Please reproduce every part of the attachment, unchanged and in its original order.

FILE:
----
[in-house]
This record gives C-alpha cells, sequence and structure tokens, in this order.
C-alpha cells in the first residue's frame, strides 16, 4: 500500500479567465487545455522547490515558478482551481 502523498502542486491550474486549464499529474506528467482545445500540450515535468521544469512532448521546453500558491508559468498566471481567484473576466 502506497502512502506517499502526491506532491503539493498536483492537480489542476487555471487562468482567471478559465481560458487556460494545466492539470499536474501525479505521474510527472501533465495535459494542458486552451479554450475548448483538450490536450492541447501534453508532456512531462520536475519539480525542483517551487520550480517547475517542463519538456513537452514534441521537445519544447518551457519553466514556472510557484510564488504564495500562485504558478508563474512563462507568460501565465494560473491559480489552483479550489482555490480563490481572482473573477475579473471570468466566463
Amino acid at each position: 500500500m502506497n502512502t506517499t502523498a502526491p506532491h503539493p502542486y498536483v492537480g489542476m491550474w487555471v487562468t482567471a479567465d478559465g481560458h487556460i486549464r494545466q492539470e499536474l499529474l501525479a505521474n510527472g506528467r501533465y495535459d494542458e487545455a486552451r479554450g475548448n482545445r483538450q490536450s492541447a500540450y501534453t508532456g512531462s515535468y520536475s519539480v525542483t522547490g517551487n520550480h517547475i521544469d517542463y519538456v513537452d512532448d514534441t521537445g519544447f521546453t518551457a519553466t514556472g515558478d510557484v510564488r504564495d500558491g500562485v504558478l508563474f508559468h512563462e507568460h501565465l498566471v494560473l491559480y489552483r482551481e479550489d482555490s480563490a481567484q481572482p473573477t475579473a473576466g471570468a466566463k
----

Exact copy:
[in-house]
This record gives C-alpha cells, sequence and structure tokens, in this order.
C-alpha cells in the first residue's frame, strides 16, 4: 500500500479567465487545455522547490515558478482551481 502523498502542486491550474486549464499529474506528467482545445500540450515535468521544469512532448521546453500558491508559468498566471481567484473576466 502506497502512502506517499502526491506532491503539493498536483492537480489542476487555471487562468482567471478559465481560458487556460494545466492539470499536474501525479505521474510527472501533465495535459494542458486552451479554450475548448483538450490536450492541447501534453508532456512531462520536475519539480525542483517551487520550480517547475517542463519538456513537452514534441521537445519544447518551457519553466514556472510557484510564488504564495500562485504558478508563474512563462507568460501565465494560473491559480489552483479550489482555490480563490481572482473573477475579473471570468466566463
Amino acid at each position: 500500500m502506497n502512502t506517499t502523498a502526491p506532491h503539493p502542486y498536483v492537480g489542476m491550474w487555471v487562468t482567471a479567465d478559465g481560458h487556460i486549464r494545466q492539470e499536474l499529474l501525479a505521474n510527472g506528467r501533465y495535459d494542458e487545455a486552451r479554450g475548448n482545445r483538450q490536450s492541447a500540450y501534453t508532456g512531462s515535468y520536475s519539480v525542483t522547490g517551487n520550480h517547475i521544469d517542463y519538456v513537452d512532448d514534441t521537445g519544447f521546453t518551457a519553466t514556472g515558478d510557484v510564488r504564495d500558491g500562485v504558478l508563474f508559468h512563462e507568460h501565465l498566471v494560473l491559480y489552483r482551481e479550489d482555490s480563490a481567484q481572482p473573477t475579473a473576466g471570468a466566463k